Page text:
The appearance of Lago di Como at the end
of the nineteenth and beginning of the 20the century, with its banks
shaped by landscaped gardens, landing stages and jetties, drew on the
ideal of progress inspired by nascent industrialisation, while
maintaining a romantic desire to preserve Nature and the landscape.
At around this time holiday residences and hotels began to be built
around the lake, encouraged by the natural beauty of the surroundings
and the proximity to Milan. New industries were fuelling growth in the
hinterland, and aristocratic visitors were now joined by industrialists
and representatives of the middle class.
The lake and surrounding countryside was now sprinkled with
residences large and small, and with the villas and houses came new
links in the form of funicular railways. The architecture of hotels was
mostly eclectic in style, so it was the villas, ranging from
classically-inspired residences to mountain chalets, which gave
character to the new building boom. The favourite site was directly on
the shores of the lake, with a skilfully landscaped garden setting off
the architecture of the house, or on a promontory with a belvedere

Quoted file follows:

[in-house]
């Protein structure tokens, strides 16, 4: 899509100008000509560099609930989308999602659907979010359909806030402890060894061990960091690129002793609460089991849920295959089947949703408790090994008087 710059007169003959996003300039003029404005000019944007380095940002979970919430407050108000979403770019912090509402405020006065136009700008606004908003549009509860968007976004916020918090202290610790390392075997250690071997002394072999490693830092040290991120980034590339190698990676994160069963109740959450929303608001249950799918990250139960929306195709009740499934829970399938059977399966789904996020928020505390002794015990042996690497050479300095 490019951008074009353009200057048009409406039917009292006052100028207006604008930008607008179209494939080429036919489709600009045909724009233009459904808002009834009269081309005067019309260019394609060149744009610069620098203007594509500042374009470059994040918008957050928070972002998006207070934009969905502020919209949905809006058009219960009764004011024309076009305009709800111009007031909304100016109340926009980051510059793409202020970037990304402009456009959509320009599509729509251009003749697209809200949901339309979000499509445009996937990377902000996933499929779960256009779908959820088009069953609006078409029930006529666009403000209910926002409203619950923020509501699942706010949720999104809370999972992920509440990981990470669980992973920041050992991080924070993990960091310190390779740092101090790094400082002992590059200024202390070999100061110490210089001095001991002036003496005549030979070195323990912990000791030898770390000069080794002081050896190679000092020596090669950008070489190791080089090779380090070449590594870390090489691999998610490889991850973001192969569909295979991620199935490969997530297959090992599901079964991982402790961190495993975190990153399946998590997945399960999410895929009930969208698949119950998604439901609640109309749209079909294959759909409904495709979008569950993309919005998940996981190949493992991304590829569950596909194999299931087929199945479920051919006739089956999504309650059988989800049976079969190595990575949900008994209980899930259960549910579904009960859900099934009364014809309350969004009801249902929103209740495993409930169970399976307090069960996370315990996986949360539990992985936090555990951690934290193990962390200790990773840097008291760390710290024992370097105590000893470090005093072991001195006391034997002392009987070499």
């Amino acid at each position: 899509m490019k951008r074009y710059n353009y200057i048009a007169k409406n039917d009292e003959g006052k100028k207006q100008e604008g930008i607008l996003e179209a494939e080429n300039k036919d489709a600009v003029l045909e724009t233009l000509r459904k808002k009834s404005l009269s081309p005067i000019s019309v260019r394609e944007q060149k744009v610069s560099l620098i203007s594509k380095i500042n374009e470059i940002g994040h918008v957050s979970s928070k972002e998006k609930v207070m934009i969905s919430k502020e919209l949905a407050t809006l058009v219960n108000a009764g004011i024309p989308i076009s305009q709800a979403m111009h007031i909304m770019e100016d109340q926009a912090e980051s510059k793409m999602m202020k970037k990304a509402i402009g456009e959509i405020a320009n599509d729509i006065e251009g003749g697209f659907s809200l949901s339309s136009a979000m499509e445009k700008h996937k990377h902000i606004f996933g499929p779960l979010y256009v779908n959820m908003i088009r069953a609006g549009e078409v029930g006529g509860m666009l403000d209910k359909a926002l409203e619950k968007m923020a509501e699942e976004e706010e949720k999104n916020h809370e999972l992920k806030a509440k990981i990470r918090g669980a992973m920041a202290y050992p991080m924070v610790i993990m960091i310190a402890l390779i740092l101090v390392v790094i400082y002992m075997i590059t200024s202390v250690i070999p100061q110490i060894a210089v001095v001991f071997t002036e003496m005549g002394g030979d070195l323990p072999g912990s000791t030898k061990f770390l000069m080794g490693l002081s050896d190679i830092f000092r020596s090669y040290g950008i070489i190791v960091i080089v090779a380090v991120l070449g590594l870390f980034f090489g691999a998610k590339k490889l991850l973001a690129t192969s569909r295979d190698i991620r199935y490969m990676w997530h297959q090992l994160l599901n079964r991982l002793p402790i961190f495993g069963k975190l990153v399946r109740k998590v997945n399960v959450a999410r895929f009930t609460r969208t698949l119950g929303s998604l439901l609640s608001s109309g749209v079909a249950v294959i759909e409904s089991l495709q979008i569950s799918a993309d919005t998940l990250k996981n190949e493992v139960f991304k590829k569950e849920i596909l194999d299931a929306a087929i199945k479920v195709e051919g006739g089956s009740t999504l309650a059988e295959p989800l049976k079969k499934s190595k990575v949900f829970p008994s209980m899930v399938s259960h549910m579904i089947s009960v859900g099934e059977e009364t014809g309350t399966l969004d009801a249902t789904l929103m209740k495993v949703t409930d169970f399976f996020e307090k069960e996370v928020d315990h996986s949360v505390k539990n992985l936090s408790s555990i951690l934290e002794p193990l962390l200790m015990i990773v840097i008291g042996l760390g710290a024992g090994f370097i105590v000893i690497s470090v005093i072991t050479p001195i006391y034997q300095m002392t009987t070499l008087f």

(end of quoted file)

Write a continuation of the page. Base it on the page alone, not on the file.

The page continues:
providing panoramic views. By the beginning of the twentieth century
some were making use of the new fashion, the refined “Liberty” style,
where motifs borrowed from nature contributed to the overall aim of
making the architecture blend in with the surrounding countryside.
An interesting example of this trend is the villa owned by the silk
magnate Bernasconi at Cernobbio, where he also set up his modern
factory, currently being restored by local initiative. In this villa,
built in 1905, the architect, Campanini, makes use of a leit motiv
inspired by the textile industry, the silkworm amongst mulberry
leaves, for the bas-reliefs which adorn the facades, thus weaving into
the decoration symbols from the world of work.
At Lanzo d'Intelvi, above Lago di Como, there are two villas, Poletti
(1913) and Cirla (1915), designed by the architect Sommaruga, built very
much in spirit of the “Liberty"movement, blurring volumes and structures
with flowing decorative designs . And in Brunate we find Villa Maria
(1904) and Villa Chiara (1906), still wavering between eclecticism and
modernism, and finally the purest expressions of floral design: Villa
Cantaluppi (1908), Villa Marinoni (1910), Villa Rebuschini (1910) and
Villa Franceschini (1911-12).
Another excellent place to find architecture inspired the
floral-romantic style is funeral monuments in churchyards. The tombs of
the Biffi at Galliano, the Casnati at Casnate and the Salmoiraghi at
Lanzo d'Intelvi are major examples of the intertwining of architecture
and sculpture so characteristic of the style of Art Nouveau.